No one totally understands what causes muscle cramps. These unpredictable spasms are somewhat mysterious. They most commonly occur among athletes who work their muscles to the point of exhaustion. They are likely related to overexertion, but fluid loss, inadequate conditioning, and electrolyte imbalance may also be predisposing factors. The solution often can be found with massage, stretching, or, a hard pinch of the upper lip. Other times, nutrition may be involved. Although the following nutritional tips are not guaranteed to resolve this malady, try to rule out these possible contributing causes:
- Lack of water. Cramps commonly occur when an athlete is dehydrated. To prevent dehydration-induced cramps, drink more than enough fluids before, during, and after your exercise. Always drink enough fluids daily so that your urine is clear, pale yellow, and copious. During a long exercise session, you should drink 8 ounces of fluid every 15 to 20 minutes. After a hard workout, if you are destined to drink alcoholic beverages, be sure to first have plenty of nonalcoholic fluids to replace the sweat losses, because alcohol has a dehydrating effect.
- Lack of calcium. Calcium plays an essential role in muscle contractions. But calcium imbalance seems unlikely cause of muscle cramps because the bones are a huge calcium reservoir. If a dietary deficiency should occur, calcium would be released from the bone to provide what's needed for proper muscle contraction. Nevertheless, athletes plagued by cramps should consume diary products at least twice each day, for example by eating low-fat milk on cereal and yogurt for a snack.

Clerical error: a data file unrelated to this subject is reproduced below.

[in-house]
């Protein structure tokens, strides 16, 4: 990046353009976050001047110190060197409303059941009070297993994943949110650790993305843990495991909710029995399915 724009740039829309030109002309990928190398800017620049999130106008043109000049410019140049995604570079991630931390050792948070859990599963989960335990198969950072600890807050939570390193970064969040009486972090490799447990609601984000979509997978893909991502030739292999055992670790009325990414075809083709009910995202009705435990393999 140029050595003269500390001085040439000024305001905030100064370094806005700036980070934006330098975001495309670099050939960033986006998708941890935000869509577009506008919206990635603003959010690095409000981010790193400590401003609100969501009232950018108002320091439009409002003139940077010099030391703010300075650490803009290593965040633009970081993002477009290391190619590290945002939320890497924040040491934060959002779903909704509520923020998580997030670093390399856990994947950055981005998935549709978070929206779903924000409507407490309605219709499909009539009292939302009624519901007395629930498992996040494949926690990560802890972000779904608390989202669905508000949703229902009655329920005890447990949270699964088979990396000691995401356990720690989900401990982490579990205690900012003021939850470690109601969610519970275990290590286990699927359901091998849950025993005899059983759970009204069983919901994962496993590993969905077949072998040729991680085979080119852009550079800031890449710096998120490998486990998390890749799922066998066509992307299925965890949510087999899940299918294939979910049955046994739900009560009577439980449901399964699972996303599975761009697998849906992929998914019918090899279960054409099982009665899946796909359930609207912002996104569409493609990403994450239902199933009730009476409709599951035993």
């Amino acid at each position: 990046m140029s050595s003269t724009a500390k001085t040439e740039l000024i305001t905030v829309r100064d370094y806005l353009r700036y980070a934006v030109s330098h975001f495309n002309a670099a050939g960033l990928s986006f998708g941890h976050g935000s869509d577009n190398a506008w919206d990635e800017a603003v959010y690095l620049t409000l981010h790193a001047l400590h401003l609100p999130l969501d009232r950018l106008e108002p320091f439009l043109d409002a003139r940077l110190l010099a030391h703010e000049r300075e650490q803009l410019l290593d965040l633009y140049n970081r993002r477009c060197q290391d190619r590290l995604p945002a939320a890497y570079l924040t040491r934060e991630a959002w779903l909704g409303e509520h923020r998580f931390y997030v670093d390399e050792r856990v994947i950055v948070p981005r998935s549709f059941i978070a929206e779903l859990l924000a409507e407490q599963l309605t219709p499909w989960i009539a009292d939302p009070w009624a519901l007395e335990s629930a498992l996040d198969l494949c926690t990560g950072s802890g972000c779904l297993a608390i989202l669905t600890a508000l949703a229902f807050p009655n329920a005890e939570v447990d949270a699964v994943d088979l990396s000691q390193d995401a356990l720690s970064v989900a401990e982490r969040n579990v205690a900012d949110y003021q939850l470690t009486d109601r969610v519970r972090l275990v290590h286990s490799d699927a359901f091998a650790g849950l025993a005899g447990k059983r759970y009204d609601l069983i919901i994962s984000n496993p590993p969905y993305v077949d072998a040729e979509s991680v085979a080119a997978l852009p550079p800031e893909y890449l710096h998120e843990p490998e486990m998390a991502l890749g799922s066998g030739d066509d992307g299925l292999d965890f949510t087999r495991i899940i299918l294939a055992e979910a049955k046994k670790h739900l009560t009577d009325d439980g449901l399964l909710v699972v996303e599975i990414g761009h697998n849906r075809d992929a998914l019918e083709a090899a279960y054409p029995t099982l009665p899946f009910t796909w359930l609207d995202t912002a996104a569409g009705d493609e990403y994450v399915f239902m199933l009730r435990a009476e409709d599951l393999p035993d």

- Lack of potassium. Electrolyte imbalance, such as lack of potassium, may play a role in muscle cramps. Eat potassium-rich foods on daily basis, focusing on fruits and vegetables. But potassium deficiency is unlikely to occur as result of sweat losses, because the body contains much more potassium than even a marathoner might lose during a hot and sweaty race.
- Lack of sodium. By losing a significant amount of sodium through sweat, athletes may be putting themselves at risk of developing a sodium imbalance that could contribute to cramps.
Although the suggestions for resolving muscle cramps are only suggestions and not proven solutions, you might want to experiment with these dietary improvements if you repeatedly suffer from muscle cramps. Adding extra fluids, low-fat diary products, potassium-rich fruits and vegetables, and a sprinkling of salt certainly won't harm you, and it may resolve the worrisome problem. Also consult your physical therapist, athletic trainer, or coach regarding proper stretching and training techniques. Nutrition may play no role at all in your cramps.
Source: Sports Nutrition Guidebook by Nancy Clark, MS, RD
For more information, I suggest to read this excellent article at MedicineNet.com.